Cockermouth Harmonic Society


At the end of January the anniversary of the birth of Robert Burns is traditionally celebrated with songs, poetry readings and haggis suppers. How better to mark the occasion than in the company of  Cockermouth Harmonic Society who with their Musical Director Ian Wright put on a concert to mark the occasion at the United Reformed Church on Saturday.

The evening was a happy one, full of variety.  The women of the choir sported tartan scarves, the men tartan handkerchiefs, and all appeared to thoroughly enjoy themselves.

The concert began with Anne Marie Kerr’s solo in a lovely arrangement of ‘Ae fond kiss’, accompanied with soft and gentle singing from the choir. This was followed by settings by Beethoven of four of Burns’ poems. The choir was joined in these by violinist, Ruta Labutyte, cellist, Peter Phelan, and pianist Amanda Wright, adding colour and interest to the interludes between verses. The choir sang with a full confident and rich sound, and with rhythmic vitality in ‘Duncan Gray’ and ‘Auld lang syne’.

Vaughan Williams’ setting of ‘Ca’the Yowes’ featured Anne Marie Kerr as soloist accompanied with sustained and expressive singing by the choir.

It is a privilege to hear performances of music by local composers. Carolyn Sparey grew up in Keswick. Her settings of Burns’ poems which were performed on this occasion were most attractive.  In ‘A Man’s a Man’, the lilting verses were sung with freshness of voice from the women and  full rich tone from the men. The effective part writing in ‘O Wert Thou in the Cauld Blast’ was well sung, and the piano interludes in this and in ‘Craigieburn Wood’ were expressively played by Amanda Wright. The sorrowful ending of the latter song was very moving.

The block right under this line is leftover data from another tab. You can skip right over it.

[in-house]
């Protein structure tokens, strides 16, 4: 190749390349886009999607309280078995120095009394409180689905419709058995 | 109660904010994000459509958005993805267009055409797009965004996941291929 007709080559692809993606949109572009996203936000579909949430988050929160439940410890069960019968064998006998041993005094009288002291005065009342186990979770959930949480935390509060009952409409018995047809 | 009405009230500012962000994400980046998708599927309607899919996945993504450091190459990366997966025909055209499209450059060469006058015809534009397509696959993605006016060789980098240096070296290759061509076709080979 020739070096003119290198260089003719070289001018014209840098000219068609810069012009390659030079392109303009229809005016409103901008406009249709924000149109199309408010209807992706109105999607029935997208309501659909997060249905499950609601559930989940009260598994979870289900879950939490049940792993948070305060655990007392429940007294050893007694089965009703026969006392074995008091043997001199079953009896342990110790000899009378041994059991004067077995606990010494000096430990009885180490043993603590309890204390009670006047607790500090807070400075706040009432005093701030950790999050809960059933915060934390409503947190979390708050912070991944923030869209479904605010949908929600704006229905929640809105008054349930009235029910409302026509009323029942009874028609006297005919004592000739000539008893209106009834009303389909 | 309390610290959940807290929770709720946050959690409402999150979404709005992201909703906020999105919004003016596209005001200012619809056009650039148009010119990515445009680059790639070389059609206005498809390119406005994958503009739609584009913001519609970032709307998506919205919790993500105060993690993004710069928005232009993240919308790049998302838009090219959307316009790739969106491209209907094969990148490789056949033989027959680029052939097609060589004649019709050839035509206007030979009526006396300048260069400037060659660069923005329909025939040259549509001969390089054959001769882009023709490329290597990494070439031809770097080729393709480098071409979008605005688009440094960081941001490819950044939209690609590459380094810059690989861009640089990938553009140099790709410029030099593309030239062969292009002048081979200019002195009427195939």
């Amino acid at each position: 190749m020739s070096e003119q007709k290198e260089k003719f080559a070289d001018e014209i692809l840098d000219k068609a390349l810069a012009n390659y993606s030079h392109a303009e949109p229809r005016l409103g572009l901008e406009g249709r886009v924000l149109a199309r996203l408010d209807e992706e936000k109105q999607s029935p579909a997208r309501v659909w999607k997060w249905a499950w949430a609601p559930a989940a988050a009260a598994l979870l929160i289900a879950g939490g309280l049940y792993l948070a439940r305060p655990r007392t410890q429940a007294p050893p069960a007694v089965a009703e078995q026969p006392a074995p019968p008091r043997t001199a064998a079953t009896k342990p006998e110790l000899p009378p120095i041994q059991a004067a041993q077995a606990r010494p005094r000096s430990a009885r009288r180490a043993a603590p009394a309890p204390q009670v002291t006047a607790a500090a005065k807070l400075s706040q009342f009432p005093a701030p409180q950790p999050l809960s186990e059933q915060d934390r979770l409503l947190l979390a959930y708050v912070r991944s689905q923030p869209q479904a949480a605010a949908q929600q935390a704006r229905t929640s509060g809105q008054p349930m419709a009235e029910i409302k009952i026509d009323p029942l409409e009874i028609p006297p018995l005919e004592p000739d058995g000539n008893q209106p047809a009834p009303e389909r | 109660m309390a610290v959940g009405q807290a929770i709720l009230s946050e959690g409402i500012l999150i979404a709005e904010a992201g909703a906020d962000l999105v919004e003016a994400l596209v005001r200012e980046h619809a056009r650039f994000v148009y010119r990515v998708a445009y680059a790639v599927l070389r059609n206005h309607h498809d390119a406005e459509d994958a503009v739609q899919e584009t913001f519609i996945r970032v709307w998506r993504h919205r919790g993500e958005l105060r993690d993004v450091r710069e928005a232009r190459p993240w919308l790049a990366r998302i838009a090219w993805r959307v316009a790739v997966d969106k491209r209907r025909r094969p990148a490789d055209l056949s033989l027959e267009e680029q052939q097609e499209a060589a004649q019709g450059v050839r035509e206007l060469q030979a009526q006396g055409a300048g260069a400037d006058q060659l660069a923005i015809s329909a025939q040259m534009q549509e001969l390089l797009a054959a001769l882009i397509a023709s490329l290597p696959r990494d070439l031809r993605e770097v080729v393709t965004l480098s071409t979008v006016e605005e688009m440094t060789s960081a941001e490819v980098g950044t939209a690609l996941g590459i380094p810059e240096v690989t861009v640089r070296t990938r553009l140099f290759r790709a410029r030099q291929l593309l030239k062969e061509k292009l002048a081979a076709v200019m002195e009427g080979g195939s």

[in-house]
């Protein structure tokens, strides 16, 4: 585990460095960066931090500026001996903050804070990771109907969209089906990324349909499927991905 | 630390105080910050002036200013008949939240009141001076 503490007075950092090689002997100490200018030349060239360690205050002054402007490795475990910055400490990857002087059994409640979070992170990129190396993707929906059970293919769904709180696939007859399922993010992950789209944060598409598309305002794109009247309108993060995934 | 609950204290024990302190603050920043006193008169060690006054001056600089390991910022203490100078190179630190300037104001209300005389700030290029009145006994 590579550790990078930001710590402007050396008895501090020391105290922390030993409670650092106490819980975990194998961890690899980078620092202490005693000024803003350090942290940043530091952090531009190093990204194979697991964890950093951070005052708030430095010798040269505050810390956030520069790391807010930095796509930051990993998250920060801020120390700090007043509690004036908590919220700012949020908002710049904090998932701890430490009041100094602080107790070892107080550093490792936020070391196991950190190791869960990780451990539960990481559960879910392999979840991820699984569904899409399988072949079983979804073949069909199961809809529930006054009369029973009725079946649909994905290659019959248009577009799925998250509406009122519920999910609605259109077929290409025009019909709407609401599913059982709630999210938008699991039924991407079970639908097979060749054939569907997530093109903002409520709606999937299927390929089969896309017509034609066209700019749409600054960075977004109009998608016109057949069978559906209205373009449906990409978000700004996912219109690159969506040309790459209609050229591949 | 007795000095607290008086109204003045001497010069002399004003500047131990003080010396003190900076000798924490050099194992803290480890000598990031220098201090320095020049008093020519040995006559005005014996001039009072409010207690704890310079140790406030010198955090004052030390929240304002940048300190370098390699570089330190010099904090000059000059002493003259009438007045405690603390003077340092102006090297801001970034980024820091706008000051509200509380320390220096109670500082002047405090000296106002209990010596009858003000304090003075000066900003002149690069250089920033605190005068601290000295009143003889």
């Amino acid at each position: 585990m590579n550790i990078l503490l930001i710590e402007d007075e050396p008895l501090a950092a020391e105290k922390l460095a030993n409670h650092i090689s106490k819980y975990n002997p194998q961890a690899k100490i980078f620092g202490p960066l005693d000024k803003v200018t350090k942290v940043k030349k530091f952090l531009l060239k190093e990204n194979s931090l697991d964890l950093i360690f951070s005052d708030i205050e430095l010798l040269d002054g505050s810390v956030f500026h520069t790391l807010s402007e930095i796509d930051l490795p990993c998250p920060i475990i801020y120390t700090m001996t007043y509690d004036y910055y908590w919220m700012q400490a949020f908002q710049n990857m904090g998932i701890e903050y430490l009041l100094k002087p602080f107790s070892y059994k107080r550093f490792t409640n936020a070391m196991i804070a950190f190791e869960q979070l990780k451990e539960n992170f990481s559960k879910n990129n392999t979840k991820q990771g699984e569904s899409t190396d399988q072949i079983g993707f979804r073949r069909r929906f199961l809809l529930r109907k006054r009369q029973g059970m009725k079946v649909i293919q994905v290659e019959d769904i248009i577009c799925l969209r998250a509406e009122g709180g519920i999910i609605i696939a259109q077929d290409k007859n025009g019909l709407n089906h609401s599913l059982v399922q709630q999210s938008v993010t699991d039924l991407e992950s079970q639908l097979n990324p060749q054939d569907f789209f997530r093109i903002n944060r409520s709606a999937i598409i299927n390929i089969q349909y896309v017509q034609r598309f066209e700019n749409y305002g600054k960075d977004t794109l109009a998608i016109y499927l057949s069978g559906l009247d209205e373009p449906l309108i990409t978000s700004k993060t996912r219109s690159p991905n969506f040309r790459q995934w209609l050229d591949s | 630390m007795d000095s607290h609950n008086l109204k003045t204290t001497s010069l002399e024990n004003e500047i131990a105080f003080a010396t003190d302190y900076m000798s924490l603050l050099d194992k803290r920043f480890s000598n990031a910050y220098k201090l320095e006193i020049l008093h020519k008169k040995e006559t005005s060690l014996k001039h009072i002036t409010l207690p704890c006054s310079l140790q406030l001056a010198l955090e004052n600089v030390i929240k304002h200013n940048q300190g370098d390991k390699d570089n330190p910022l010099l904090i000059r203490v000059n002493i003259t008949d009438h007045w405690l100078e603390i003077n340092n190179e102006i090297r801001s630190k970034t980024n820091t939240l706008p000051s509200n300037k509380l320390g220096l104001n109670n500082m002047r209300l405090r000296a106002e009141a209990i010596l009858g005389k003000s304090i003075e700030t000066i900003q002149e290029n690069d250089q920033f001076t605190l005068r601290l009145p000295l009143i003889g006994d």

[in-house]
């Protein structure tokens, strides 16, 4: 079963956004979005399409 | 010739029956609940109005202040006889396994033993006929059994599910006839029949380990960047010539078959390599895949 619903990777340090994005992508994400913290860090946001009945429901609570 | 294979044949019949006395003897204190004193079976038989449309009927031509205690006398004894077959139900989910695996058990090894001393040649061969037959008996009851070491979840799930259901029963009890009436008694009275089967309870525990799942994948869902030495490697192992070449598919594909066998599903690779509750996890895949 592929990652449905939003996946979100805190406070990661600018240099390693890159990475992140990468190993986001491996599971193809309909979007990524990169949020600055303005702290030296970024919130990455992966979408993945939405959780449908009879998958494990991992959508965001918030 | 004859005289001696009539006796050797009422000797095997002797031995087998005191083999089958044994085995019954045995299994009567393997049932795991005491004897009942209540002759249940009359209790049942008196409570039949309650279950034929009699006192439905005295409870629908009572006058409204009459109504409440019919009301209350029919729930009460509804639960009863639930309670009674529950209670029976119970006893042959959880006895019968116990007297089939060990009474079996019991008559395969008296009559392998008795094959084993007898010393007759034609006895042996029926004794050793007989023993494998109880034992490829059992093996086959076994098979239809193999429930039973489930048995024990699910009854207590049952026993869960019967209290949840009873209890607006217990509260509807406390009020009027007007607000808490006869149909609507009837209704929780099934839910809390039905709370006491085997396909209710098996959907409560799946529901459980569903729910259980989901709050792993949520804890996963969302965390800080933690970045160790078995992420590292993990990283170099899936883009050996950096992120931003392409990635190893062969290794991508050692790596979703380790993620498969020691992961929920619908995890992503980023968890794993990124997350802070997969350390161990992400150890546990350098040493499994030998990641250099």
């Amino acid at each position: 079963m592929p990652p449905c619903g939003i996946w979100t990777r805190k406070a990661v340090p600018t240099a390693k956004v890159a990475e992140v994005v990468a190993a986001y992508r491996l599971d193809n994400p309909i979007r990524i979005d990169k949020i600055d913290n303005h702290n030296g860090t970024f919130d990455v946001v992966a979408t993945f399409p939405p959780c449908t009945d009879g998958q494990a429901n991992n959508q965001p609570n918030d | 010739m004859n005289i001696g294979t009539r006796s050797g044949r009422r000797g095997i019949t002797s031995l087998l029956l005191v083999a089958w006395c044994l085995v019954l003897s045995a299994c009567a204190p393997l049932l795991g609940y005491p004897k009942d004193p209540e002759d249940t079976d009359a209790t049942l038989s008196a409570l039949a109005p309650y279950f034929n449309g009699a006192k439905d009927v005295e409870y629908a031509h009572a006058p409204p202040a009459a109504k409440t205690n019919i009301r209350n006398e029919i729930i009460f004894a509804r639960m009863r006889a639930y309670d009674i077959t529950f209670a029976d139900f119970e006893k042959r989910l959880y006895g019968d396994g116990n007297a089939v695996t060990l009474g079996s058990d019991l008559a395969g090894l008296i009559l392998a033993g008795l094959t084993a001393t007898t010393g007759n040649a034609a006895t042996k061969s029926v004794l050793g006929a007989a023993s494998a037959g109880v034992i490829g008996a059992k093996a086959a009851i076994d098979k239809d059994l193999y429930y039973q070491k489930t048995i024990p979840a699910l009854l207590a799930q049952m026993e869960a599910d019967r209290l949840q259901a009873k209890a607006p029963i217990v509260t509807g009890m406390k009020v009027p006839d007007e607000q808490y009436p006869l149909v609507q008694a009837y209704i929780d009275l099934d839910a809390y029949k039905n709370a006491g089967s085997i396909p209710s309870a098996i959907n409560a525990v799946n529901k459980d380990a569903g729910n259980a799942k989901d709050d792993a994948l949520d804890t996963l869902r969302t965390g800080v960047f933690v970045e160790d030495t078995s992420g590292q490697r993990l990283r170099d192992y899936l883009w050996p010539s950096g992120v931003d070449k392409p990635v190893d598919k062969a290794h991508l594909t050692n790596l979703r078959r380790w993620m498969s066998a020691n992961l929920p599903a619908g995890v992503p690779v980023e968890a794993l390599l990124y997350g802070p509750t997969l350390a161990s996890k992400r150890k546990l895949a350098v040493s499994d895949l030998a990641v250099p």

Fain, local folk duo Ian Wright and Anne Marie Kerr, performed arrangements of traditional Scottish and Irish music in great style. The long violin solo lament was movingly played and the reels were exhilarating.   As always, Anne Marie sang with heart rending poignancy.

Schumann’s five settings of Burns’ poems are full of colour and contrasts. The agony of   ‘Toothache’, ‘Auld lang syne’, conversational in style and ’Highland Lad’ features a split choir in answering phrases with the whole chorus joining together in the final phrase to provide a triumphant ending.

Ian Wright’s versatility was again evident in the next item.  His setting of Three Songs of Loss, here given its first performance, provided a challenge to the choir with its interesting twisting harmonies between major and minor, contrasting emotions of pain and loss.  The three laments overlap - for romantic yearning, loss of homeland and loss of love.

Two well-known songs followed – ‘My love is like a red, red rose’ and ‘Auld lang syne’. The men sang their verse lustily in the former, and the double chorus in the latter was very effective.

After such a stimulating evening, performers and audience trooped downstairs to enjoy a well- earned haggis supper.   


Sue Johnson